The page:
Many people, even many musicians, simply can't hear the difference between a lossy version and the original, which shouldn't be surprising, given the robustness of the lossy formats and all the listening tests we're familiar with. Some/many are also just not very technologically savvy. It really would not surprise me to find out, then, that artists or their representatives wouldn't necessarily even know that MP3/AAC/whatever is lossy at all, or recognize that once something is lossily encoded, there's no going back, even if they have a converter that turns their MP3s back into the WAVs or AIFFs needed by their labels and distributors. That's one of the reasons transcodes happen in general; people think "if higher bitrates mean higher quality, then I'll just convert this 128 kbps MP3 to a 320 kbps one! or maybe I'll just convert it to WAV and it'll be perfect!"
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testyou
post Oct 13 2011, 09:52
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QUOTE
Some/many are also just not very technologically savvy.

Unfortunately, this is very true.
I have contacted several artists that I follow on Soundcloud about this.
Knowledge of lossy/lossless encoding is not a prerequisite to creating music, and is sometimes not learned.
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r0k
post Oct 13 2011, 15:31
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And then, there are people who are not even musicians or technicians involved at some point.
Hopefully, it will change now that compagnies selling FLAC start to appear throughout the web. Unfortunately there is still too few poeple who are well aware of the issue to be careful about what they buy.
1 year ago i was still ripping to MP3 and burning those back on CDs when i wanted to copy a disc! yeahright.gif

It's up to us to spread the word now smile.gif
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knutinh
post Oct 16 2011, 00:20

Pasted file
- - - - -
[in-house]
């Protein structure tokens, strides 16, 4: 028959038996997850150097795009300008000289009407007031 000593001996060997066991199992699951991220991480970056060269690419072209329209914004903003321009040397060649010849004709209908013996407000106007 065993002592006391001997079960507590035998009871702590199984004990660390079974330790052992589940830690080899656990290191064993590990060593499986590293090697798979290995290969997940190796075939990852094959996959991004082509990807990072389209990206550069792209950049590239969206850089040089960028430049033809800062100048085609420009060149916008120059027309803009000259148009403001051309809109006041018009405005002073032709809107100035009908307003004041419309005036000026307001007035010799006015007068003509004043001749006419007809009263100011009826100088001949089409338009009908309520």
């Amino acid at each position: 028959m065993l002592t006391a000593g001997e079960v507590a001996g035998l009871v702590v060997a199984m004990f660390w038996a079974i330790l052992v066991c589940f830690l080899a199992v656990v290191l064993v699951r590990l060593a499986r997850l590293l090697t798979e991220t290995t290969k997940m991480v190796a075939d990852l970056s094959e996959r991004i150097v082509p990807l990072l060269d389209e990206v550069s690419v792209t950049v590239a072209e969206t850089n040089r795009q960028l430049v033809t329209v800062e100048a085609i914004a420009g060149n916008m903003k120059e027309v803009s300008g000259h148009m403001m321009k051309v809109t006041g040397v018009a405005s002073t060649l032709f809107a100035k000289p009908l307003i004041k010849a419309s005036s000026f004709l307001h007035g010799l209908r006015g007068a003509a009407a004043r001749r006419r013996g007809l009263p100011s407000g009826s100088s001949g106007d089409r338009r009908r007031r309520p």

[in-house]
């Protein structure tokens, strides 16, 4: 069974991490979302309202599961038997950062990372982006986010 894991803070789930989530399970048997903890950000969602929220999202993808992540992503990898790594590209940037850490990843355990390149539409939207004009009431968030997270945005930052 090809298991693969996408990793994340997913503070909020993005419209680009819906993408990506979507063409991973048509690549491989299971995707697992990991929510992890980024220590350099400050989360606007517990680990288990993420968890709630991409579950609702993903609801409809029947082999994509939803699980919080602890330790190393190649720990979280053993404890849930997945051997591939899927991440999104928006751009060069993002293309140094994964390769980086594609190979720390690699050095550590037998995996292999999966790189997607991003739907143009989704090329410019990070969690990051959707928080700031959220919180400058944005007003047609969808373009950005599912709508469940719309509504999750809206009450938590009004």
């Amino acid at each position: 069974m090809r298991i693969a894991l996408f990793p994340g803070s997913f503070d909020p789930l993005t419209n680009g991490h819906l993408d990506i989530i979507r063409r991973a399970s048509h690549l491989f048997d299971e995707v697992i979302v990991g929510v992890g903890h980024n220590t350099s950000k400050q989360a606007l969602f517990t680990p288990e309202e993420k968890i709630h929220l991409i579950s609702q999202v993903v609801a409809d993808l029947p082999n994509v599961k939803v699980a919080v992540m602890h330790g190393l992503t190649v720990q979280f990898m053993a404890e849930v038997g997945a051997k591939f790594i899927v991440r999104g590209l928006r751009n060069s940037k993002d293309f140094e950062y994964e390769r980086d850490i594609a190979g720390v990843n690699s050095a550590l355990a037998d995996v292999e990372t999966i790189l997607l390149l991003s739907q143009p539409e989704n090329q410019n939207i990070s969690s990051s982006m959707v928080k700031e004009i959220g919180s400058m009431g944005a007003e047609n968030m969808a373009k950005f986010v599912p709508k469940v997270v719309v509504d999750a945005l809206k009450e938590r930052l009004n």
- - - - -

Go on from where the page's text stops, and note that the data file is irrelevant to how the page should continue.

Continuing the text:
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I have noticed that mp3s commonly add a large error to the input signal - when the error is estimated visually by looking at waveforms, not if you are listening to the decoded file (what the format is made for really).

In my simplified understanding, this can be interpreted as signal-dependent narrow-band noise insertion (psy-model guided quantization of subbands), and perhaps phase-error? Are there no known mechanisms to guesstimate that such an error was inserted at one stage? I believe that natural music commonly contain spectrally sparse content (pure harmonic waveforms) or temporally coherent impulses (at least when rising in level). Can one not search for such things in a file, and find traces commonly attributed to mp3 encoding and with little chance of being generated via other means?

-k
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2Bdecided
post Oct 17 2011, 10:42
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On exceptionally pure tone-like signals you can see the shape of the codec's noise skirting it.

I can't think of many recordings that contain spectrally sparse content. I went looking for some once when trying to assess the audibility of distortion. Even a solo flute or violin or piano is too rich to spot masking noise at high bitrates, and with most pop, rock, jazz etc you can forget it completely.

Pure impulses are a great test signal for ID-ing codecs, but only synthetic signals are known to be clean. With anything else, the pre-echo is usually lost in the other instruments. You could find it in isolation in some recordings, and maybe make a judgement that nothing else had caused it, but it doesn't sound like something you could automate.

If the recording you want to check contains no ultra-pure tone and no isolated impulse-like sounds, then this task is impossible IMO. You can't see the coding noise in the coded version when looking in the waveform view or the spectral view. Apart from the low pass, some of the common lossy distortions can be easier to hear than see.

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astroidmist
post Oct 21 2011, 23:00
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QUOTE (Northpack @ Oct 8 2011, 05:00) *
QUOTE (astroidmist @ Oct 8 2011, 05:41) *
There used to be a freeware DOS command line/console program that could examine a WAV and tell if it came from an MP3.

It's called AuCDtect and does a spectrum analysis looking for patters introduced by lossy compression. It works very well, you'll hardly ever get a false negative. There a windows frontend called Tau Analyzer and even a foobar plugin, all avaiable here: http://en.true-audio.com


OK thanks very much for that. I haven't been able to find that program for years!


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djchristian
post Jan 6 2012, 03:50